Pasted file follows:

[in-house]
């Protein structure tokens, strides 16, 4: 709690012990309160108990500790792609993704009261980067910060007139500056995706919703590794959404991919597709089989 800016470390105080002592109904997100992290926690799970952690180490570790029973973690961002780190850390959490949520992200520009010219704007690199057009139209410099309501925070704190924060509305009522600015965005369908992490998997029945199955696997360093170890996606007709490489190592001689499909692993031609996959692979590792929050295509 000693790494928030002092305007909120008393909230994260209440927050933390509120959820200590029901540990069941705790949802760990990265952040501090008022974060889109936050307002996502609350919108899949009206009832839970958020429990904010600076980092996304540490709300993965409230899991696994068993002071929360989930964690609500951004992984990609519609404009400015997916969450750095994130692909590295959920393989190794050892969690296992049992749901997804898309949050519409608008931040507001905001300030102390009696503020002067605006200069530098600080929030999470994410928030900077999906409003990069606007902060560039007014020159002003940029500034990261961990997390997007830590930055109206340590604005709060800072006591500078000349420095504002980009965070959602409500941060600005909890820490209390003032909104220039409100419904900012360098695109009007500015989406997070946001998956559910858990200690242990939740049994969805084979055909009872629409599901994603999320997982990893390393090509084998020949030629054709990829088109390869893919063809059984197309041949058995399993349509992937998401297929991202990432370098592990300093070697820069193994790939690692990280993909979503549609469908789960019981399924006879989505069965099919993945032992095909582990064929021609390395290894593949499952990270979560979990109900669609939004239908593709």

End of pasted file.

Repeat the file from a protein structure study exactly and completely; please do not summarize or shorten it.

[in-house]
């Protein structure tokens, strides 16, 4: 709690012990309160108990500790792609993704009261980067910060007139500056995706919703590794959404991919597709089989 800016470390105080002592109904997100992290926690799970952690180490570790029973973690961002780190850390959490949520992200520009010219704007690199057009139209410099309501925070704190924060509305009522600015965005369908992490998997029945199955696997360093170890996606007709490489190592001689499909692993031609996959692979590792929050295509 000693790494928030002092305007909120008393909230994260209440927050933390509120959820200590029901540990069941705790949802760990990265952040501090008022974060889109936050307002996502609350919108899949009206009832839970958020429990904010600076980092996304540490709300993965409230899991696994068993002071929360989930964690609500951004992984990609519609404009400015997916969450750095994130692909590295959920393989190794050892969690296992049992749901997804898309949050519409608008931040507001905001300030102390009696503020002067605006200069530098600080929030999470994410928030900077999906409003990069606007902060560039007014020159002003940029500034990261961990997390997007830590930055109206340590604005709060800072006591500078000349420095504002980009965070959602409500941060600005909890820490209390003032909104220039409100419904900012360098695109009007500015989406997070946001998956559910858990200690242990939740049994969805084979055909009872629409599901994603999320997982990893390393090509084998020949030629054709990829088109390869893919063809059984197309041949058995399993349509992937998401297929991202990432370098592990300093070697820069193994790939690692990280993909979503549609469908789960019981399924006879989505069965099919993945032992095909582990064929021609390395290894593949499952990270979560979990109900669609939004239908593709």